It is highly unusual for so much emphasis to be placed on superficial positive reinforcement in an art (i.e. pleasantness) over more psychologically rich imperatives such as desire, sex, satisfaction, fulfilment, transgression, subversion, sadness, shock, fear, anger, even euphoria, joy, comfort – categories of human identity whose meanings and realisations are all up for grabs and always changing. In contrast, pleasure through pleasantry and ‘nice-smelling’ juices couldn’t seem any more boring and any less artistic. Not only does the matrix for pleasure as gleaned through innocuous beautification demand less rigorous and shallower analysis from the perfume critic, it also confines the medium of perfume to banal afterthought / sterile accessory and is killing any shot fragrance has at being deified into gallery space.
Judgemental criticism as found in the film industry is also often avoided in perfumery because it is so linked in people’s minds to the concept of taste and, as fragrance is considered to be so intrinsically subjective, many reject the practice of critical appraisal from the outset for crossing a line into false objectivity. Far too much is left unsaid in perfumery as a result; subjectivity has become extreme and risks destroying critical values and ambitions. I have two responses to this premise. Firstly, good critics should avoid at all costs supplanting their personal palette to the analysis unless it is clearly addressed as anecdotal and acknowledging of phenomenological mechanics; proper criticism should attempt to trace the links between form and meaning, and between a work and its audience, to better understand the cultural processes and potential inherent codes operating on an artwork’s reception and usage. I do not believe whether I like sandalwood or not to be particularly useful or important to readers other than to insinuate the likely conclusion and prejudices of my review.
Secondly, subjectivity reigns king over more panoramic assessments of perfumery right now as it implicitly rejects a teleology for scent semiotics. In the era of double-post-modernism and Trumpian post-truth, teleological leanings (templates for overarching logical endpoints to phenomena and knowledge) are unpopular insofar as they often disintegrate the value of the individual under the power of the force majeure. Teleology is often associated with religious principles and therefore a challenge to today’s predominantly atheist academic procedure. I do not believe teleology to be defunct for assessing meaning in scent; whilst perfumery may not have the same strength nor breadth of symbolism as the other arts, a critic’s job is to explore like a theoretical archaeologist the (relativist) ethical facet of meaning-making mechanics at play in a work: ethical in the sense of comparison; balance; societal agreement; internal love and strife; and projection of selfness, forever unanswered. How strongly is that voice coming through, what is it saying, and does it make me agree?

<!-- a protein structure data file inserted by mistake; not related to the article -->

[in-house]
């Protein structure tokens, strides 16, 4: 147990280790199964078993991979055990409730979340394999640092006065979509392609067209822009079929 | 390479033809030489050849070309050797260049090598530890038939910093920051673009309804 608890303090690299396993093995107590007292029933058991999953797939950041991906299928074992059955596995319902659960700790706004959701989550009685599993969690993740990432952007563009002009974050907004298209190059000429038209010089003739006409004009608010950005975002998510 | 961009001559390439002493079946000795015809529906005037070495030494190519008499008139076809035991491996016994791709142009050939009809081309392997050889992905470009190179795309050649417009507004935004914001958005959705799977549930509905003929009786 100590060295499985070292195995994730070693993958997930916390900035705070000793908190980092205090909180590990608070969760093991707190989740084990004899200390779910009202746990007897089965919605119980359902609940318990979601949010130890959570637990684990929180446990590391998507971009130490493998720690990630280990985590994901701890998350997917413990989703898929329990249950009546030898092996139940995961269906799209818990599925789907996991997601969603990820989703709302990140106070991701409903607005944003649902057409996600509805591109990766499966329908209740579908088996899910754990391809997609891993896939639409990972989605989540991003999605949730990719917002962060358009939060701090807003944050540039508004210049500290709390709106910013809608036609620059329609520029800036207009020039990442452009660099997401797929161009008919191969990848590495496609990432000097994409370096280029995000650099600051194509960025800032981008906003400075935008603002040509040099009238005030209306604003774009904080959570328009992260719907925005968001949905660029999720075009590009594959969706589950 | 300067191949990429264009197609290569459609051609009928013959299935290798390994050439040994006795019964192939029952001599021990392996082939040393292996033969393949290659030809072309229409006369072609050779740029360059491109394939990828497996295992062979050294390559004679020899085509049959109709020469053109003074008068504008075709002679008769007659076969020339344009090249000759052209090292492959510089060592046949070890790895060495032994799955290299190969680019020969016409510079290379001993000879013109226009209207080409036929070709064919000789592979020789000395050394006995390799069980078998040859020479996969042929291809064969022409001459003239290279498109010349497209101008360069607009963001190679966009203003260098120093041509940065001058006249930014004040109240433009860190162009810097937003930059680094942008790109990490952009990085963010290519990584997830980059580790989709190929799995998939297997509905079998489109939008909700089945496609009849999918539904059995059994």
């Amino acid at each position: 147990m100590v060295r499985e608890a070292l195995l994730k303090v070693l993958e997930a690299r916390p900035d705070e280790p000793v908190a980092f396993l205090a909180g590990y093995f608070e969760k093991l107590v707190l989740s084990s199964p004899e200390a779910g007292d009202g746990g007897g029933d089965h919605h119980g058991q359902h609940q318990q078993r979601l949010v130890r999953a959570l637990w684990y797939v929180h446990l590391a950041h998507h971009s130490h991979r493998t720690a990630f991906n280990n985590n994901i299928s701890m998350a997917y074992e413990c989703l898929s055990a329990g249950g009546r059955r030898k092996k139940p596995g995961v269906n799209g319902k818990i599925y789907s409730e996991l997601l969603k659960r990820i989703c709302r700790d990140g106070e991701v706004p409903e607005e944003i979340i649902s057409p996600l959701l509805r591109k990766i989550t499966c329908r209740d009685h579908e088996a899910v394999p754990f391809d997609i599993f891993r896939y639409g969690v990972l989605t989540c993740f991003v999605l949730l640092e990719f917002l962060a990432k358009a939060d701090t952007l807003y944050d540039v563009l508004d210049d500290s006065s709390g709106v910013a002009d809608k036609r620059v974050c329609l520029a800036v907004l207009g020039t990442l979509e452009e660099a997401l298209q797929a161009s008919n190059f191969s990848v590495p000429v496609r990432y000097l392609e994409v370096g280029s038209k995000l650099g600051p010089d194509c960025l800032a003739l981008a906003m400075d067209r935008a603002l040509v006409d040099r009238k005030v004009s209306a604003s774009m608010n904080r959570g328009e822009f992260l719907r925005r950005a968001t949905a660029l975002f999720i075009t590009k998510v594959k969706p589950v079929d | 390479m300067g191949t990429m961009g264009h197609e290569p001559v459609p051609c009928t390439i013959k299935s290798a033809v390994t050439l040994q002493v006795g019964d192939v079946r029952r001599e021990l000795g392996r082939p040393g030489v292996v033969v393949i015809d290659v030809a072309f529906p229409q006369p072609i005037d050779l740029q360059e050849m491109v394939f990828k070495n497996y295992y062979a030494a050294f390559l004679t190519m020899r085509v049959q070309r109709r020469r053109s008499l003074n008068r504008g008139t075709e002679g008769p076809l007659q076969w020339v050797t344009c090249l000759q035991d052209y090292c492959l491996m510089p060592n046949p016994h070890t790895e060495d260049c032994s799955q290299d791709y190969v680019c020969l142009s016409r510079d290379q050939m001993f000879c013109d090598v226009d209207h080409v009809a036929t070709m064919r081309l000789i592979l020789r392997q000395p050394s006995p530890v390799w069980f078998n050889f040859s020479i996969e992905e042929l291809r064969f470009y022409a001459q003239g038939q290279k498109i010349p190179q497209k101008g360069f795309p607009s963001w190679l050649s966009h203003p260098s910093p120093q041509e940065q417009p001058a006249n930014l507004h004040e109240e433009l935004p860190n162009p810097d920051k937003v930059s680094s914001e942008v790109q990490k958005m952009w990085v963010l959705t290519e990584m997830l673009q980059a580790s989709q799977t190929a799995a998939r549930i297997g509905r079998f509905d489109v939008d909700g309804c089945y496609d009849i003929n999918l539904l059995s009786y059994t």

For me, the definitive example is posed by the statement vs question clause: yes, Saussurian signs are arbitrary, but is there a best-in-class signifier to complete the sign? Is there a best possible way to express the idea, exhibiting peak olfactory architectonics to ground its voice? If so, then commitment to a hypothetical teleology can both acknowledge and at the same time reconcile the extreme subjectivity in fragrance analysis that is so popular at this time. All opinions are valid, but we should be aiming for more than consensual unawareness. Never just accept the mask, there is always something behind it. It is more than just bergamot – it is love.
Eddie Bulliqi is a perfume writer and aspiring perfumer, based in London, working on perfume theory, the semiotics of olfaction, and the relationship between smelling and philosophy. He read History of Art at the Courtauld Institute and is currently part of the Global Marketing department at Jo Malone London (Estée Lauder Companies).
Learn more about Eddie here.
Published by: artandolfactionawards in community